Winning POWER’s highest honor is Estrella del Mar III, a first-of-its-kind floating combined cycle gas turbine power barge that fulfills a remarkable assortment of modern power system demands. Nearly fully built in Singapore by an international team that delicately integrated shipbuilding and power engineering, the pioneering SeaFloat plant sailed more than 10,000 miles for final commissioning in Santo Domingo, capital of the Dominican Republic. The innovative 148-MW project exemplifies an efficient, ecological, economical, and resilient power solution that triumphs over land and cost constraints.
In 2017, Transcontinental Capital Corp., a Seaboard independent power-producing subsidiary, approached Siemens Energy, requesting a power-generating solution that was more efficient and flexible than its current and previously owned fleet of power-generating engine barges in the Dominican Republic. At first, experts at a Siemens Energy (a Siemens spinoff that has operated as an independent, publicly traded company since 2020) gas turbine production campus in Finspång, Sweden, proposed a standard natural gas–fired land-based power plant. But when Seaboard insisted that the solution would need to be a floating power barge due to space constraints, Finspång re-assessed the feasibility of floating a full-size industrial gas turbine power plant and ultimately accepted the challenge.
1. Estrella del Mar III begins its journey across the world from Singapore, where it was built, to its destination on Ocoa Bay, Santo Domingo, Dominican Republic. Courtesy: Siemens Energy
“That’s how it started,” Jakob Tyroller, General Project Manager of the Estrella del Mar III, told POWER. Over the next few years, the project quickly garnered steam. Bolstered by a landmark collaboration with the marine arm of Singapore engineering group ST Engineering, the complex first-of-its-kind project took shape on a self-supporting barge at a shipyard in Singapore. Following a challenging 46-day journey spanning 14,000 nautical miles across the world onboard a heavy-lift semi-submersible vessel (Figure 1), the nearly completed plant arrived at its destination on Ocoa Bay, Santo Domingo. On June 1, 2022, with hot commissioning wrapped up, the project—a vision realized—was officially delivered to Seaboard.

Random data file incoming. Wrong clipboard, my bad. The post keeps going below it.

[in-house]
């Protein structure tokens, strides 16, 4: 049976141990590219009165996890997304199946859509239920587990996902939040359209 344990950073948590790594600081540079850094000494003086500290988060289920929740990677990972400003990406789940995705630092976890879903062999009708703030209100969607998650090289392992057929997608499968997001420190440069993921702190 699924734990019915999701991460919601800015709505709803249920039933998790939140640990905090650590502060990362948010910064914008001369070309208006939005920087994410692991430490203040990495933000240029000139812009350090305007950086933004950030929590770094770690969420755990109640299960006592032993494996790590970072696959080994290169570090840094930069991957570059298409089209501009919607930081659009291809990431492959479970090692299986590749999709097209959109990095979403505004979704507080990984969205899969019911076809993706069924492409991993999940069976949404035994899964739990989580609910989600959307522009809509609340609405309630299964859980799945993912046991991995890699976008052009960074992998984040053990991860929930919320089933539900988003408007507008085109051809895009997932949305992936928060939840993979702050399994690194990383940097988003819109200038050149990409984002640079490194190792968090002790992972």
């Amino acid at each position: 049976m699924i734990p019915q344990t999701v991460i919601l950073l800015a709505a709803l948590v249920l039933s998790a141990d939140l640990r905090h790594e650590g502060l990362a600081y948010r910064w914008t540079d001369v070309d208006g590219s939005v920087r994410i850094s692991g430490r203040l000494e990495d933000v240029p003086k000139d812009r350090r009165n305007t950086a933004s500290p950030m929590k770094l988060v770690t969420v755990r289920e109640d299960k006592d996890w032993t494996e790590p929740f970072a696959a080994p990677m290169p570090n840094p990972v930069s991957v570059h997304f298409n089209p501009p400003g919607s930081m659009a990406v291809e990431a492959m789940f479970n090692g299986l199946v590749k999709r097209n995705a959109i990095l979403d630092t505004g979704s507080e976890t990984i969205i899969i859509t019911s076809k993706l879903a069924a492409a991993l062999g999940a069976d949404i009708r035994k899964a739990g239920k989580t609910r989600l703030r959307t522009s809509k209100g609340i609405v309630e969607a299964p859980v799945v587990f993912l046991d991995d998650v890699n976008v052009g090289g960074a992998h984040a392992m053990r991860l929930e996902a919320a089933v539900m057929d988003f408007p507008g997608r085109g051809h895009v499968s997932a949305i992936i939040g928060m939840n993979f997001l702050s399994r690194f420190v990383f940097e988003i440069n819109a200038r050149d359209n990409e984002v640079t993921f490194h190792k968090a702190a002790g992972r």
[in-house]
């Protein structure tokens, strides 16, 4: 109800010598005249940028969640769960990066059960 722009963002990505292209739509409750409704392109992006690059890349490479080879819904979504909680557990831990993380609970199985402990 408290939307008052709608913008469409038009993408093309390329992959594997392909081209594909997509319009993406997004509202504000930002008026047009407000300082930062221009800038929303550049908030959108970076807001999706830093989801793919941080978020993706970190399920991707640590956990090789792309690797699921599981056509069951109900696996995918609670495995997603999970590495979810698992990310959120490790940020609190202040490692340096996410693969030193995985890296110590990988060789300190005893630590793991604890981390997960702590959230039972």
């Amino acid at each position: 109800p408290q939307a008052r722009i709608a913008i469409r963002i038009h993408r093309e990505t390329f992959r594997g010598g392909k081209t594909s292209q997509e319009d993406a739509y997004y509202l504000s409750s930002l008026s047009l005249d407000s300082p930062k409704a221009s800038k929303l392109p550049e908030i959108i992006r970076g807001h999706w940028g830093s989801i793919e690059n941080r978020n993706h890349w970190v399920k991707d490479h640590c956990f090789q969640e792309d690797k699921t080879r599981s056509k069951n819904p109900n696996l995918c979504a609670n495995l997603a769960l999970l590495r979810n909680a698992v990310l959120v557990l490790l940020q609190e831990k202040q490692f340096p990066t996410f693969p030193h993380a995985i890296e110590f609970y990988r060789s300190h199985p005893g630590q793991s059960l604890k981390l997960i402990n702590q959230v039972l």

But Estrella del Mar III is also POWER’s 2023 Plant of the Year award winner because the pioneering project showcases an array of industry integration. Leveraging power and marine engineering under a uniquely forged intercontinental partnership, the project is expected to strengthen competence and floating power solutions. In addition, the flexible gas turbine combined cycle power plant—which can be easily modified for combusting hydrogen as needed— integrates a battery energy storage solution, ensuring Estrella del Mar III will be equipped to address present and future hurdles anticipated within a rapidly changing power landscape. Today, while the plant ensures the reliability of a power-hungry region, it also provides cost-effective power, and according to its owner, it is the most efficient power plant in the Dominican Republic’s power system.
A Custom Solution
Floating power plants aren’t novel—they have been used widely as a source of flexible decentralized power generation for decades, mainly because they can be built cost-effectively and rapidly, and they are mobile, which means they can be relocated and traded. In addition, they can be deployed even in the most remote locations and under challenging ambient conditions, both for temporary or permanent power. But for Seaboard’s Transcontinental Capital Corp., power barges win out over land-based plants for two additional key reasons. The first is that they avoid land constraints and related costs in dense urban environments. And second, the company holds lengthy experience owing and operating power barges.
In 1990, when Transcontinental became the first independent power producer in the Dominican Republic, it initiated operations with the 40-MW Estrella del Norte, a barge equipped with Wärtsilä reciprocating engines. In 2000, it installed a second 72-MW Wärtsilä-engine barge, Estrella del Mar (it sold both barges in 2009). And in 2012, it began operating a third barge, the 104-meter(m)-long Estrella del Mar II. Comprising six Wärtsilä 18V50DF dual-fuel engines in combined cycle mode, the 108-MW facility continues operations. Seaboard has publicly disclosed, however, that it is exploring the sale or relocation of the barge.